There’s $9 billion dedicated to expanding the hydrogen infrastructure. At least four hydrogen hubs will be created by the Department of Energy in the United States. These hubs will be made possible using fuel cell technology. That creates a tremendous opportunity for our industry to demonstrate our capabilities to convert excess energy into hydrogen—and use hydrogen as a replacement for hydrocarbon in many cases.

FuelCell’s technology protects the environment via carbon capture, reuse and recycling. According to climate analysts, such carbon-renewable processes are essential for industries that emit high levels of greenhouse gases in order to achieve their climate goals. However, skeptics contend it’s too expensive. What’s your view?

Carbon capture must be part of any solution to reach global climate goals. We don’t support critics’ notion that it’s not going to work or is too expensive. We’re the only known company in the world whose technology has the ability to capture carbon from an external source like a chemical plant and allow that carbon to be stored. It will be very cost-effective to capture carbon from external sources and help solve the issue of difficult-to-decarbonize industrial sectors.

Carbon capture is happening today. However, to capture more carbon at a large scale you must have an economic structure that is better coordinated and consistent across the globe.

FuelCell could provide low-carbon emission technology for areas of the globe without any energy infrastructure in as little time as possible.

The increased ability to distribute liquified natural gas around the world is going to enable technologies like ours to be deployed in places where you don’t have infrastructure, but you need power. You’re going to see this take place over the next couple of years.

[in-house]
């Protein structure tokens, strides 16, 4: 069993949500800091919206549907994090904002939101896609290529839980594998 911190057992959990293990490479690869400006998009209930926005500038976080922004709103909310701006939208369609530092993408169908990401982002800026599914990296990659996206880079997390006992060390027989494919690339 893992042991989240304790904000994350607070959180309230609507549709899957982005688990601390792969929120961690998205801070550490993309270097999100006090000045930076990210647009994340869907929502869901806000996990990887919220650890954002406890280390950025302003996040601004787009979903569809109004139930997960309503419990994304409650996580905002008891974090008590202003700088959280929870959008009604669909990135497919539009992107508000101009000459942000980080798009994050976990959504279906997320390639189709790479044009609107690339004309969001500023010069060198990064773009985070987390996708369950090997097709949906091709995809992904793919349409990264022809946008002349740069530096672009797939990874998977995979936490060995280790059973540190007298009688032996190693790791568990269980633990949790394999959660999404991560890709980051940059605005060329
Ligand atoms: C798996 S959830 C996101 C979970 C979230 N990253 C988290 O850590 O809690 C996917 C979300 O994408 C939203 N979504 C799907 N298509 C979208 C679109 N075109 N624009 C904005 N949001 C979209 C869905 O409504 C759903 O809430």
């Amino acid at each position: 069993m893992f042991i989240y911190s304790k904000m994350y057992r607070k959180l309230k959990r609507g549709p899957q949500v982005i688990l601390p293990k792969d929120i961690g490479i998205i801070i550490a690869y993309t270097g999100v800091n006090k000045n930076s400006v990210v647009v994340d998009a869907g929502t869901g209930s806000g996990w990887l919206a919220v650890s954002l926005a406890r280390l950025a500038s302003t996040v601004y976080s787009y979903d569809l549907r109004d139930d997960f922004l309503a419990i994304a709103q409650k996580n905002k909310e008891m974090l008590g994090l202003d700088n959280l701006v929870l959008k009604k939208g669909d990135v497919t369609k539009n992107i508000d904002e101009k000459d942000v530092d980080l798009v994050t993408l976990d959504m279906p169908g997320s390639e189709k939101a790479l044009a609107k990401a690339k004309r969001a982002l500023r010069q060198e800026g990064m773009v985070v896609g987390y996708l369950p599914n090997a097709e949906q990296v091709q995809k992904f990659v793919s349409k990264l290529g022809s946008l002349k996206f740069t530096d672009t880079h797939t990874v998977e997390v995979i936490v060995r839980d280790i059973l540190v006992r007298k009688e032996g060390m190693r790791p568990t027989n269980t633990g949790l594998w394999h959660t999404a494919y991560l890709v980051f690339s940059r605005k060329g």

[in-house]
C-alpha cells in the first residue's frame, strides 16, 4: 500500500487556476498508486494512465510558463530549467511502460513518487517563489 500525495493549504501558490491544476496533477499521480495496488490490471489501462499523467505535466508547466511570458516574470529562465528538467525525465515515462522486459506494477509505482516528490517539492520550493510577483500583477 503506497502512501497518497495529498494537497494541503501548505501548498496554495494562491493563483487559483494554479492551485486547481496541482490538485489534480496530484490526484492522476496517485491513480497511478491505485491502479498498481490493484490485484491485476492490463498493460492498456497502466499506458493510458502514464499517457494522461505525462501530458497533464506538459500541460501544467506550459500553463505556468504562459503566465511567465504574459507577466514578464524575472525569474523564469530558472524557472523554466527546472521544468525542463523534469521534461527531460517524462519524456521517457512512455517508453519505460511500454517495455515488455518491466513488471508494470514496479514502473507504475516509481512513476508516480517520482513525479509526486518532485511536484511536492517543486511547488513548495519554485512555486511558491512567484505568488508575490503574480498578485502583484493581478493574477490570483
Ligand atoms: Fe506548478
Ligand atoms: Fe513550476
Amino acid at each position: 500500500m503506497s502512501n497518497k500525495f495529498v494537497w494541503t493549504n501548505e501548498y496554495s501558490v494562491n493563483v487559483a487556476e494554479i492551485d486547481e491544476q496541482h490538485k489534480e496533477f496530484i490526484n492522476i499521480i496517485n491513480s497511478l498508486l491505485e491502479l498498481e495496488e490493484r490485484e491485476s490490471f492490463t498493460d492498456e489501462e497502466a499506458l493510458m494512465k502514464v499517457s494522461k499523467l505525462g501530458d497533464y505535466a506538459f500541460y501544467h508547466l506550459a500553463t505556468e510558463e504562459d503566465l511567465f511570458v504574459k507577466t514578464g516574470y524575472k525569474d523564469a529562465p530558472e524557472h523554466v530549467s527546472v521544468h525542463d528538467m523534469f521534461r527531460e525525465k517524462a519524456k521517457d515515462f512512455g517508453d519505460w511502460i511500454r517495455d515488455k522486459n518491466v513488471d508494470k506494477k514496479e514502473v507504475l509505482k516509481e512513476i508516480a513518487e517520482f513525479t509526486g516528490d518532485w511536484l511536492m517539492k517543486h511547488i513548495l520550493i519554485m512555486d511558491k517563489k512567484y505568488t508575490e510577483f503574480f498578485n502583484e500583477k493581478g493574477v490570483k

Is it possible to have completely renewable electricity in the future?

The notion of renewable electricity is being adopted by most people around the world today. However, it won’t be until at least 2050 that you will have worldwide energy grids supported largely by renewable energy sources as well long-duration storage.

FuelCell is committed to “enabling the world to live a life empowered by clean energy,” you told investors during a recent earnings call. In your private life, what clean energy decisions have you made?

An electric vehicle is now ours, which we bought shortly after my appointment as CEO. However, that wasn’t the motivation. We’ve made investments in our suburban Connecticut home around tankless water heaters, energy-efficient appliances, and extra insulation. However, Connecticut has a higher carbon footprint than Houston due to a dearth of natural gas infrastructure. Heating is provided by fuel oil.

Why don’t you instead heat your house by installing solar panels?

It’s intermittent. I want to make sure we have heat at 2 o’clock in the morning when it’s below freezing outside. I don’t think I should be forced to accept not having power in my effort to decarbonize.

Each of us can have a part in improving our environment. But it’s going to take collective action to have a real impact. We have to also not create more pressure on parts of society that can’t spend money on an electric vehicle, solar panels, or all energy-efficient appliances. It is crucial to promote environmental justice. It is important to ensure that the transition from fossil fuels to renewable energy is safe, reliable, and accessible for everyone.